F1 CEO Not Worried About 2026 Rules Controversy

F1 Grand Prix Of Emilia Romagna Practice & Qualifying
F1 Grand Prix Of Emilia Romagna Practice & Qualifying

F1 CEO Stefano Domenicali says he’s confident the controversy surrounding the sport’s planned 2026 rules revolution will soon end.

Drivers and teams have expressed concerns about the chassis compromises required to accommodate the ambitiously-powered hybrid elements of the new power units, amid rumours Renault may be considering scrapping the project altogether.

But Domenicali says tweaks are possible.

“The last word has not yet been spoken,” he told Auto Motor und Sport. “We still have enough time to make improvements.

“We must now act wisely and look for sensible solutions instead of pointing fingers at each other.”

However, Domenicali admits that if the engine rules were being written from scratch today, the move to sustainable fuels may have been enough to satisfy the carmakers.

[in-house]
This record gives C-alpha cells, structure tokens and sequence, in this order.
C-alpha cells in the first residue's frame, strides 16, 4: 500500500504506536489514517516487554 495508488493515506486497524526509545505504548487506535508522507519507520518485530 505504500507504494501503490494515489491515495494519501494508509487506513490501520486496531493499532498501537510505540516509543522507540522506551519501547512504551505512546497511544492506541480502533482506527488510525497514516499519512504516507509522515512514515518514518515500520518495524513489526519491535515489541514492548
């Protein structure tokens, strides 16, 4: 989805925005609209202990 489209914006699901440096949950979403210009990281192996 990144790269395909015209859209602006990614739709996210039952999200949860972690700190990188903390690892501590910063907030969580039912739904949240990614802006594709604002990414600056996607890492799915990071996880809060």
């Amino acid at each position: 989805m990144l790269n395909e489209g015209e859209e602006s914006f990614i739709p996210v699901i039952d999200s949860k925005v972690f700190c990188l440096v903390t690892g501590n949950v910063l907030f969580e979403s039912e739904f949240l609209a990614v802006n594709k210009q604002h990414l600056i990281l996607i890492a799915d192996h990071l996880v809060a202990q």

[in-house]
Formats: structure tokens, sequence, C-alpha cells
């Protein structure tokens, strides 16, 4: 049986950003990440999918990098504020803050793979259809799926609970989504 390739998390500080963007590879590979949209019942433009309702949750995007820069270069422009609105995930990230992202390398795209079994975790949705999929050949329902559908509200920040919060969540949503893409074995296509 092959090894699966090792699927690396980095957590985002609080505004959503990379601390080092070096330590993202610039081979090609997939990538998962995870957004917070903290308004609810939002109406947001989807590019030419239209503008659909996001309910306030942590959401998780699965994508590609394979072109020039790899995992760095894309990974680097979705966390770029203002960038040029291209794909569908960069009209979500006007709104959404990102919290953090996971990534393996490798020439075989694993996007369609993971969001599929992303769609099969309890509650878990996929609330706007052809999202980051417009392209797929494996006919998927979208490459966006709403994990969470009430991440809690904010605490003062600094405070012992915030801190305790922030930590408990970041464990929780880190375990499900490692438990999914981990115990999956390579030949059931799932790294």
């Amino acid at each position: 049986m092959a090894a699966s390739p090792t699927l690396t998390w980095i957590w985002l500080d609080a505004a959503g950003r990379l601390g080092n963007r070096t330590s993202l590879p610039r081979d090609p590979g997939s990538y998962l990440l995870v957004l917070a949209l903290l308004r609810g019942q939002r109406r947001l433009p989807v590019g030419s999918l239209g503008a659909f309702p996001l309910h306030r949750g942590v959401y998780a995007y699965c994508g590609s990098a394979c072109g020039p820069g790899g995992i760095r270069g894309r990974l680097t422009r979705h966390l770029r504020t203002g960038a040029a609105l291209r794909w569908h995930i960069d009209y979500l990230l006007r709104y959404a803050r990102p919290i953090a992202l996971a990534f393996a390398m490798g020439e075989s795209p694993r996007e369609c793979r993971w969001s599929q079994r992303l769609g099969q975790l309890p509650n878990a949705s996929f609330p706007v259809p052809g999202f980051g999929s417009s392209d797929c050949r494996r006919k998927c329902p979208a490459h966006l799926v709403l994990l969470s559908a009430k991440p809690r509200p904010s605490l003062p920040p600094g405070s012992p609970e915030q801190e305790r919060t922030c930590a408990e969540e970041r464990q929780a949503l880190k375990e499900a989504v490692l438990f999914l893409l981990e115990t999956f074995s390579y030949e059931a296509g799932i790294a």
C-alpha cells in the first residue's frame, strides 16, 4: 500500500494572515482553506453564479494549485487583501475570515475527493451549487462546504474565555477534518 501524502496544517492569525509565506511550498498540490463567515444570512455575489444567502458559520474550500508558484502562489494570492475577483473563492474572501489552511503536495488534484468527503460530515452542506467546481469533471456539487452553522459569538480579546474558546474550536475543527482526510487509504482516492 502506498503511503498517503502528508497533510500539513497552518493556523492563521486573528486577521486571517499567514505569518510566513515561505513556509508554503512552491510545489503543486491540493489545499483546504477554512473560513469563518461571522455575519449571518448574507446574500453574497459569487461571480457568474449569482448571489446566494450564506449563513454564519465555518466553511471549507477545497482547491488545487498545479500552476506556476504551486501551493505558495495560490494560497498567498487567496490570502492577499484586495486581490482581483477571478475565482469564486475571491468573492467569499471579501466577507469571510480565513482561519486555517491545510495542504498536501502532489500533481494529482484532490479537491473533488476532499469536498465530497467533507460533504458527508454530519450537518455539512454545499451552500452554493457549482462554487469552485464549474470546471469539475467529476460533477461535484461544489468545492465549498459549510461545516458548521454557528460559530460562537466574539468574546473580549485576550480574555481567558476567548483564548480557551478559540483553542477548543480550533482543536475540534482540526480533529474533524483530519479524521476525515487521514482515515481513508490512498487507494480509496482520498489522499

“The world has recognised that there are several ways to achieve sustainability,” said the Italian. “My personal opinion is that it would be enough to have the climate-neutral fuel. But at the time we had to take the manufacturers’ wishes into account.

“I can imagine that with the next regulations we can limit ourselves to sustainable fuel. Then the cars and engines would be lighter and less complex again,” he added. “And the engines would have a good sound again.

“But right now we should focus on the next step, not the one after that.”

According to former F1 engineer Kees van de Grint, the current rules controversy and dispute has been significantly worsened by the teams themselves.

“The teams talk far too much and this slows everything down,” the ex-Bridgestone and Ferrari man told Formule 1 Paddockpraat.

“Look at the attempts to abolish the tyre warmers, which has been talked about for years. They are still there!

“I think the regulator should just say ‘This is the rule, see how you solve it’.”

Van de Grint therefore thinks F1 has in fact not even been ambitious enough with the 2026 regulations.

“There simply has to be drastic changes,” he said. “It’s all such small details now.

“Take the weight, for example. The cars are now far too heavy and yet they’re only reducing it by 30kg. As far as I’m concerned, it should be 200kg, but there are all these people saying it is not possible.

“Nonsense,” the Dutchman insisted. “Everything is possible in Formula 1.”

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